Unlike hundreds of other harbours that have been remodeled for leisure and are a real pleasure to visit, Nairn didn’t get it right. Don’t get me wrong, I still like Nairn harbour but the surrounding flats add nothing to the area. The remaining harbour front retail unit Basils (The property now in it’s nth reincarnation) is really too small, and each successive owner has struggled to make it work.
An imaginative development would have added so much to the tourist value of Nairn, a hotel and restaurant maybe?
The flats themselves are truly little boxes with the developer squeezing in as many units as possible. Their architecture fails to reflect anything of the local historic fishertown, all in all a miserable badge of bad planning which will be with us for many years. But it continued with houses along the river and now flats as well. The maggot itself didn’t need to have been filled in but could have offered an excellent water based leisure facility.
All this points to a total failure of us recognising our key industry, that of tourism. I’m not suggesting another Disney Land here, but some sympathetic and imaginative building to promote Nairn. We surely want tourists to enjoy and come back to us?
Nairn is not alone in terms of poor development. Inverness planners seemed totally unable to see the value of their river when it came to building, witness what they now have. Even the coastal road that sweeps along the Longman has the sea view hidden from most cars by the large rocks forming the sea wall.
Is it beyond hope that those in charge of planning will stop and think before jumping up and down with glee when any developer says they will build something? We need to be selective rather than present the eternally grateful cap in hand attitude? But will we ever!

Anonymous said...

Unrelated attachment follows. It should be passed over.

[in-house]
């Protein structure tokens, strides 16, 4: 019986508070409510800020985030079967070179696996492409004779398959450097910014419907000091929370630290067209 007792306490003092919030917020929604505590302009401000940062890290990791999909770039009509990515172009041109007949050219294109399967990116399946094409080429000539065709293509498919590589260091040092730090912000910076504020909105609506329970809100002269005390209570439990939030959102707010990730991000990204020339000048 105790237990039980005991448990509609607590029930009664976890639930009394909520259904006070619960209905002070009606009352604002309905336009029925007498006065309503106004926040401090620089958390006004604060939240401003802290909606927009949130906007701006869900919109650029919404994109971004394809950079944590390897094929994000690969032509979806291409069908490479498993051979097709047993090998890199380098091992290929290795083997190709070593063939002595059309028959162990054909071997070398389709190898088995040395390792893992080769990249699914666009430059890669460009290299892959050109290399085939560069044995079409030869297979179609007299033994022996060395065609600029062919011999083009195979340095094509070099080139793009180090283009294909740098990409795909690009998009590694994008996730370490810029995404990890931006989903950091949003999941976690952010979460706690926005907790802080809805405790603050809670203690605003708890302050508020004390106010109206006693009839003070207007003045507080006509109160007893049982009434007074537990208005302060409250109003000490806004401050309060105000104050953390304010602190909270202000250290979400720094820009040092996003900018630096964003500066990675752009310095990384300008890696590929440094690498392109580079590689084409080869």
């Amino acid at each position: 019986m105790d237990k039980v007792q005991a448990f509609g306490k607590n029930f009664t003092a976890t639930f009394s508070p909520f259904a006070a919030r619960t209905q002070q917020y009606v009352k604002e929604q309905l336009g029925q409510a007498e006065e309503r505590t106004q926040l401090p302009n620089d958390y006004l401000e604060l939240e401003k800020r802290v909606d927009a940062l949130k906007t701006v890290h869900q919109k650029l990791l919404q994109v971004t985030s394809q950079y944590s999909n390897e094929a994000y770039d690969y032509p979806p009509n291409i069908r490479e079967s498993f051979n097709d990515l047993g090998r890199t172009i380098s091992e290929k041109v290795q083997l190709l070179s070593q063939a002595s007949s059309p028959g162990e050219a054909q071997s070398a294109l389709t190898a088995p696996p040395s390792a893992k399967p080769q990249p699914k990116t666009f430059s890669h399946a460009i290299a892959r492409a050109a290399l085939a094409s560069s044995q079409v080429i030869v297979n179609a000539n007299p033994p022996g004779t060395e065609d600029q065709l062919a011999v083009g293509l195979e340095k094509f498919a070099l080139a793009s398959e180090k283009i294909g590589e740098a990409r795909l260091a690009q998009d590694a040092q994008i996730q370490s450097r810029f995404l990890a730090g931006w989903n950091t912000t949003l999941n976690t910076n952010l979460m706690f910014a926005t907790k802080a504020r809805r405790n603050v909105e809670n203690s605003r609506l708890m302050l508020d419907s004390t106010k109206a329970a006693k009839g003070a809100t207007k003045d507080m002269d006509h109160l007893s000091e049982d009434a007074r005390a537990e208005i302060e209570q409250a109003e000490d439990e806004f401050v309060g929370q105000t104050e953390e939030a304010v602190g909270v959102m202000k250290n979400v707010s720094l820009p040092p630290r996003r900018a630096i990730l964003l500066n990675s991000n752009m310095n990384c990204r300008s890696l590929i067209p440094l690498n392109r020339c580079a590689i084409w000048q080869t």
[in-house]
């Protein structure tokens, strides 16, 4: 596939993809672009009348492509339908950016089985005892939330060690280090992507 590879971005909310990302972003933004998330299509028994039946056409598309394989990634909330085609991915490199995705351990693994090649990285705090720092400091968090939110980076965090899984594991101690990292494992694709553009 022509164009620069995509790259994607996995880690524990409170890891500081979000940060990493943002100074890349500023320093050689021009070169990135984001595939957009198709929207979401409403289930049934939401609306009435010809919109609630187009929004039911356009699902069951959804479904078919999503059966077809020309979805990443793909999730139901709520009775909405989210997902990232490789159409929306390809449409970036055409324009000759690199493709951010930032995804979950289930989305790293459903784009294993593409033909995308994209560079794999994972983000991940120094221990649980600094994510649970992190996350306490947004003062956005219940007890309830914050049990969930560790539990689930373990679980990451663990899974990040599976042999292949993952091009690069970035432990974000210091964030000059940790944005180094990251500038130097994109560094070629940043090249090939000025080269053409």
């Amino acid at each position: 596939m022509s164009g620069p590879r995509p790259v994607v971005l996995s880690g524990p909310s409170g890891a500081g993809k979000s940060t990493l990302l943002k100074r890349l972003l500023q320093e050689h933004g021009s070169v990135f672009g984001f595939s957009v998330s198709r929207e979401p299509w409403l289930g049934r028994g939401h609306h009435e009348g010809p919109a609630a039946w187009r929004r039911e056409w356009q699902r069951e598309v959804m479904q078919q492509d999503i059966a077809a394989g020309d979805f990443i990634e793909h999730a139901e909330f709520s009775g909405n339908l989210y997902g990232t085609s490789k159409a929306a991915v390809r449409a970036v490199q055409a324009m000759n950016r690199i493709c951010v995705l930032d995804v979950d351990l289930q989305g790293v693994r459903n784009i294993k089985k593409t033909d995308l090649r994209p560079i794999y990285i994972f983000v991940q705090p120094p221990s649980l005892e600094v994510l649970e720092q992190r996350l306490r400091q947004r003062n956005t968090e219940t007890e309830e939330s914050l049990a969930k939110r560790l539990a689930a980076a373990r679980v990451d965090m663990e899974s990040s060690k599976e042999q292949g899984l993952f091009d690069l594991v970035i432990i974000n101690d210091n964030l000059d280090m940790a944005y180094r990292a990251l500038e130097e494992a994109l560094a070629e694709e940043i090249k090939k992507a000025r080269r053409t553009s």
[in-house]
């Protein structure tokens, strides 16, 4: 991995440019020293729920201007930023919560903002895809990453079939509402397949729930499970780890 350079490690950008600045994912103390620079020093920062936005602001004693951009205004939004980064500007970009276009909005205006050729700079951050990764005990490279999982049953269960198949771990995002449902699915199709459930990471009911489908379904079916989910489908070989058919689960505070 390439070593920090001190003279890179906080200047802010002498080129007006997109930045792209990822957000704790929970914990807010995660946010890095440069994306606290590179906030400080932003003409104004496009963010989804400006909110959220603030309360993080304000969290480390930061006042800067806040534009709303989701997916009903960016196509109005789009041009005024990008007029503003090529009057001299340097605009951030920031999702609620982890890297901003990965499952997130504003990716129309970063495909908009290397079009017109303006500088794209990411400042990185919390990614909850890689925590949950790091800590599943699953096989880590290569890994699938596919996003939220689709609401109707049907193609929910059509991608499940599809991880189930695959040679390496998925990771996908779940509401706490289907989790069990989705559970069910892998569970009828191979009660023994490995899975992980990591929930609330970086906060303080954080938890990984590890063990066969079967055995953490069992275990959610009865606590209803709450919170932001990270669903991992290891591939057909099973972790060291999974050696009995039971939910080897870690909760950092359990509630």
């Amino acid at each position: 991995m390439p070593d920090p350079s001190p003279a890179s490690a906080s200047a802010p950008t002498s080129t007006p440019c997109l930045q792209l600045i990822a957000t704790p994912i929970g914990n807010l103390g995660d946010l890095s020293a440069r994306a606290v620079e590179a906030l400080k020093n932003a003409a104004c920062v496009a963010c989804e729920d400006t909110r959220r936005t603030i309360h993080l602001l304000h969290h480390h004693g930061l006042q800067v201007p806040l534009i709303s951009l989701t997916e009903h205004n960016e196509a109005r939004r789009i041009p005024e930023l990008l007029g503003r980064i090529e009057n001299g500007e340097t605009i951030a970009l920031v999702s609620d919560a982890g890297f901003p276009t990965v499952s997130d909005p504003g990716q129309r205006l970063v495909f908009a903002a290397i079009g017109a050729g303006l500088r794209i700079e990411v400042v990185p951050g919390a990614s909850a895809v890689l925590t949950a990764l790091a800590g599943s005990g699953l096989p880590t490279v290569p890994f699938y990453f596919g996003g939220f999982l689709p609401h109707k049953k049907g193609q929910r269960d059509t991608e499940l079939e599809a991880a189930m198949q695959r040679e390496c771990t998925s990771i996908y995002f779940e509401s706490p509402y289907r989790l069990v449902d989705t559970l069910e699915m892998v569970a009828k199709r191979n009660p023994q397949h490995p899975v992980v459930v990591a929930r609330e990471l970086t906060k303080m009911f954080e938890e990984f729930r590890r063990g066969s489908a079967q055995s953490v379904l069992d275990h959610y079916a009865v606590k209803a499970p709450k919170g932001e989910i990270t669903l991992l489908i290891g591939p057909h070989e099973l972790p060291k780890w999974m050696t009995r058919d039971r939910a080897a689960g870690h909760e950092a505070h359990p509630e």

Well said Ayeright,you got it spot on.Nice to see somebody knows what they are talking about.

Anonymous said...

Just to reinforce Ayeright's comments on the harbour flats.

When the developer got into a wee bit of trouble with , what is known today as 'HMRC', for allegedly not paying his taxes, he found it rather difficult to pay the builder what was owed for some phases of the work. Another building contractor, took over ownership of a fair chunk of the development, in lieu of payment.

At the time, attmepts were made to get the Council to step in and buy some of the flats and houses for rental to prospective tenants on the waiting list.

There was one little problem though. Having been inspected by the Council, it transpired that , in terms of space/ storage etc.... they fell below the minimum acceptable standard for Highland Council use.

The lesson to be learned?

Be wary of highfalutin' developers, driving Mercs' and wearing sharp suits.

Whether it's houses, flats, supermarkets or whatever - they are interested in Nairn, or anywhere else for only one reason, and it's not to improve the quality of our lives.

Take care folks, white man often speak with forked tongue.

(Spurtle casually flings stetson towards coat hook, and misses )

Graisg said...

Remember the specification prob for the council well Spurtle, they were sub-standard to council requirements. 'Luxury development' indeed!

This takes us back to the obvious point that it is imperative that Nairnites take control of their community once again! We need one Royal Burgh of Nairn Community Council to protect our community!